An eye-witness account by Gerrit Vermeulen, a young Dutch soldier from Renswoude
In his own words:
Gendong Tambak, 14 December 1946
The official list of casualties in the week of December 1 to 7 was released yesterday. During that week 24 Dutch soldiers have died. Another 24 men who will not see their fatherland again. Does it make us feel good to know that during that same week more than 2400 of our enemies have died? Was it worth our comrades’ lives?
18 December 1946
Yesterday we heard a bombardment the likes of which we haven’t seen or heard since the Germans bombarded Rotterdam. And that during the cease-fire that is still in effect! Now don’t think of a British bombardment on Germany with 1000 airplanes. Yesterday, only five airplanes and two warships participated in bombarding the town of Grissee, where we have been stationed earlier. There are always a lot of extremists in that area; they must have had many casualties, but there is no word on that yet. The extremists must have been bored during the cease-fire and enjoyed firing at passing Dutch ships with machine guns and mortar grenades. Of course that was no fun for the crew and they had to respond in kind.
22 December 1946
Several waste barrels are placed in our camp, in which trash and leftover food are dumped. Once a week they have to be emptied, and once I notice so much bread in them that I say to the sergeant of the week, “What a waste to throw all this food in the kali while so many natives are starving.”
“Do you have a solution?” he asks.
“I think I do.”
I go to the kitchen and get three krantjeng (baskets) which I put in three different places in the camp, with a sign saying: please deposit any clean, good bread in here; we will distribute it among the natives. Great success! With about 40 to 60 slices of bread per day, twice a day, I go to the kampong closest to the camp, let the people stand in line and give them each a slice of bread. After the first time I always take a bayonet to keep the most greedy people at bay. Soon though, a mob is taking the bread out of the basket before I can hand it out and I have to call the dessa police for help. The medic who wants to take a basket to his sick people one day gets pulled off his bike when first one, then more, then half the natives of the kampong surround him to get a slice of bread; his sick people get nothing. The natives are starving, and will do anything for a slice of bread.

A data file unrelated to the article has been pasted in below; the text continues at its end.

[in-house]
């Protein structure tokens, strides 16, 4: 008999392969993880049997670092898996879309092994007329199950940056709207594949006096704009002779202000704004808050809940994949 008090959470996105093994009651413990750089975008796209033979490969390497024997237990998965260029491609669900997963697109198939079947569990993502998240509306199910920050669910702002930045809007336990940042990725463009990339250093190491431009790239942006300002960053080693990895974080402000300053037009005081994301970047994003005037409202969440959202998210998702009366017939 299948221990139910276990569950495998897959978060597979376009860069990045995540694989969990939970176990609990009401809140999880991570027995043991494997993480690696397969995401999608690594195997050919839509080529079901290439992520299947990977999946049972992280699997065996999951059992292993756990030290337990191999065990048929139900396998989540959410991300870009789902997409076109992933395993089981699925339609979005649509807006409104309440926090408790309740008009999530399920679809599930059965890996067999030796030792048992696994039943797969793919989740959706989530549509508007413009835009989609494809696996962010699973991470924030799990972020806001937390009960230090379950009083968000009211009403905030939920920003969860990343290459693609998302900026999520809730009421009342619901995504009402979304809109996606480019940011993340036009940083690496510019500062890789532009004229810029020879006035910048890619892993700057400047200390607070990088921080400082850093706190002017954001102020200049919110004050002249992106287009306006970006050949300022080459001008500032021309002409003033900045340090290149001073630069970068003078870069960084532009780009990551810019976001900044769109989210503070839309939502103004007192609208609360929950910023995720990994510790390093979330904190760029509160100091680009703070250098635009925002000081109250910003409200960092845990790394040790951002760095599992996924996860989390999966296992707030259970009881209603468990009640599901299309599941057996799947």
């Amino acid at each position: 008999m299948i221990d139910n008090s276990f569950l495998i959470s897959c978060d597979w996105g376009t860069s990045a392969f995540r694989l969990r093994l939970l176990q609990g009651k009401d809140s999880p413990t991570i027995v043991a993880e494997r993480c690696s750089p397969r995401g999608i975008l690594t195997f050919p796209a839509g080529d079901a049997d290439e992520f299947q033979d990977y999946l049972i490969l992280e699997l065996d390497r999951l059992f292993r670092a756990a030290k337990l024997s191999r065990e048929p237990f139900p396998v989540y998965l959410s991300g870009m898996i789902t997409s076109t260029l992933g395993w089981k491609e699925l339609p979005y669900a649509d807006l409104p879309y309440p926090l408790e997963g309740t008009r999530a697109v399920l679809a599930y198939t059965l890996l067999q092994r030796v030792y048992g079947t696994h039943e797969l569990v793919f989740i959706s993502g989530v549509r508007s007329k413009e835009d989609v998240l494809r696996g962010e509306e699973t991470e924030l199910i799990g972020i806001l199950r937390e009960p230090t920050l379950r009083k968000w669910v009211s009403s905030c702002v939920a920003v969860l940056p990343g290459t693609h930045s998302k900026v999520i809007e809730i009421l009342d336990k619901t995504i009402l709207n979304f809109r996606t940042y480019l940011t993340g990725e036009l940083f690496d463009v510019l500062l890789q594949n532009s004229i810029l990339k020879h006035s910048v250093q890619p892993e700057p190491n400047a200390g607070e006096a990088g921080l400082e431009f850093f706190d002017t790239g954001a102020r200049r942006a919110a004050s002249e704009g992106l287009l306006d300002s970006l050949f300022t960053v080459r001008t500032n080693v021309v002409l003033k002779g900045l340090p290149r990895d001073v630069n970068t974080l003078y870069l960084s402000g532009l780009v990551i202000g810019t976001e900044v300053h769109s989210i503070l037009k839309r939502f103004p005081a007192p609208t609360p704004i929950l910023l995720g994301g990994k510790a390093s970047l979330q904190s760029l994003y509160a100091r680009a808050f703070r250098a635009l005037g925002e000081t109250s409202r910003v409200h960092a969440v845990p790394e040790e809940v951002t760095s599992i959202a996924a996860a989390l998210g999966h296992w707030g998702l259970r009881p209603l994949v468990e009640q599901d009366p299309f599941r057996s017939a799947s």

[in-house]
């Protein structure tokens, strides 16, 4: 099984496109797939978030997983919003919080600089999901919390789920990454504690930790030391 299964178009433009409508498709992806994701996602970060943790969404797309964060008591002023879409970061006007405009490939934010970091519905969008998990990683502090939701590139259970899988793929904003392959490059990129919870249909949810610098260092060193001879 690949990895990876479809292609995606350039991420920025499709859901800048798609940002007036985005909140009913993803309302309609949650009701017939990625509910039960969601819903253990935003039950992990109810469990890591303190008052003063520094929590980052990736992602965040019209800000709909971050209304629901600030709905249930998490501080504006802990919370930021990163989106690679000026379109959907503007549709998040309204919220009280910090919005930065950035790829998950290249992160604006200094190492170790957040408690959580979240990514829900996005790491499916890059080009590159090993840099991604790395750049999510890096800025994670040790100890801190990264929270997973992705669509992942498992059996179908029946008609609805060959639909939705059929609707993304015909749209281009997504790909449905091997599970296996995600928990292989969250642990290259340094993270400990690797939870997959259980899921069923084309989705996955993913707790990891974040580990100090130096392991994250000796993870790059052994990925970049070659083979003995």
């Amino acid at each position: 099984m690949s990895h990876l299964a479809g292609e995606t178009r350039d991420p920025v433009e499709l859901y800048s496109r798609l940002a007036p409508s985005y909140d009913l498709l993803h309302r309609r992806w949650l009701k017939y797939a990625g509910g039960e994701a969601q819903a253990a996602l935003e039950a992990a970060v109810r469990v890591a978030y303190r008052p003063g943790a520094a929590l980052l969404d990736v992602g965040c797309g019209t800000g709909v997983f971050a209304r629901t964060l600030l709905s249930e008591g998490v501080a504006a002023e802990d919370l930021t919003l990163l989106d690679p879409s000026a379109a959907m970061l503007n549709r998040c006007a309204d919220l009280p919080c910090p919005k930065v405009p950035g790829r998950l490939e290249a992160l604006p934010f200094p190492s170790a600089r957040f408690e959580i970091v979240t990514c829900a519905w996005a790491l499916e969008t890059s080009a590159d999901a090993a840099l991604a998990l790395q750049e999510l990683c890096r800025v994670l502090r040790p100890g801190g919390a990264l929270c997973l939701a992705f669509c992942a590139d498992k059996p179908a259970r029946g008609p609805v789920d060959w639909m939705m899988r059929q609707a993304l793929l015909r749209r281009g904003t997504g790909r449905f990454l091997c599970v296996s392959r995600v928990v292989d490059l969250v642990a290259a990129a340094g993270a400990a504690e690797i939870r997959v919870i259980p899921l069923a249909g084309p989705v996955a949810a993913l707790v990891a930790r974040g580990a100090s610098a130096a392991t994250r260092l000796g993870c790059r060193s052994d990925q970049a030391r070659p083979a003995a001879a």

Gendong Tambak, 25 January 1947
Our Christmas and New Years went by in peace and quiet. We can’t fish any more, because a Chinese with 25 coolies and a net of several hundred meters catches all the fish there is. And swimming is not healthy considering the presence of sharks.
Several days ago a patrol went out with the order to scout the area and evacuate a number of natives that was remaining in one of the kampongs. Most of them had been taken away or had fled, and the ones that remained were starving to death. Not all of the fifteen natives were happy to come along, but they were forced to. One woman escaped three times but was caught every time. Her husband and son, having anticipated “the danger” in time, were in hiding. And so the patrol returned with those fifteen men, women and a children. That morning, five more natives had walked into our camp so there were twenty in total. They were all taken to the first kampong on the road to Soerabaja. In the next few days, another seventeen join them, and I am given the task to provide them with food.
Two or three times a day I go there with food. They live all together in one large home with good tile floors. They sleep on the floor, on a mat or just on the floor. That is not strange to them, they are used to it. It has happened that we ran into ten or more people sleeping outside in the moonlight, between the tambaks (fish ponds), and we had to step over them, but none of them moved, pretending be asleep.
I have to constantly be aware to make the food distribution go smoothly. I believe that the evacuees, if they had to distribute the food themselves, would fight over it. They are mostly women and children, very, very skinny; some of the children have bulging stomachs from malnutrition and are so thin that their skin stretches taut across their ribs. The rags on their bodies are so skimpy that nobody in the Netherlands would want to wear them, even in war time. Some of them have brought a few of their possessions like a machete, a plate, a basket or a pan, but most of them have nothing. When I bring them a bag full of tin cans for drinking, the bag is immediately used as a sleeping mat. I let them work too, clean the house, fetch water and wood for the fire, and so on.
Perak, 6 February 1947
We are moving again, this time to Perak, in the area close to the airfield, with about twelve homes, serving as soldiers’ quarters. We are by far not as free as we were at Zeepost. Every home has one baboe who washes and irons the clothes, cleans the food bowls, brooms the floor and so on. The baboe in my house has an ugly face, which is even more unsightly because one of her eyes is damaged and partly closed. But she is clean and proper, which can’t be said of all baboes. She arrives at seven in the morning and leaves around three o’clock.
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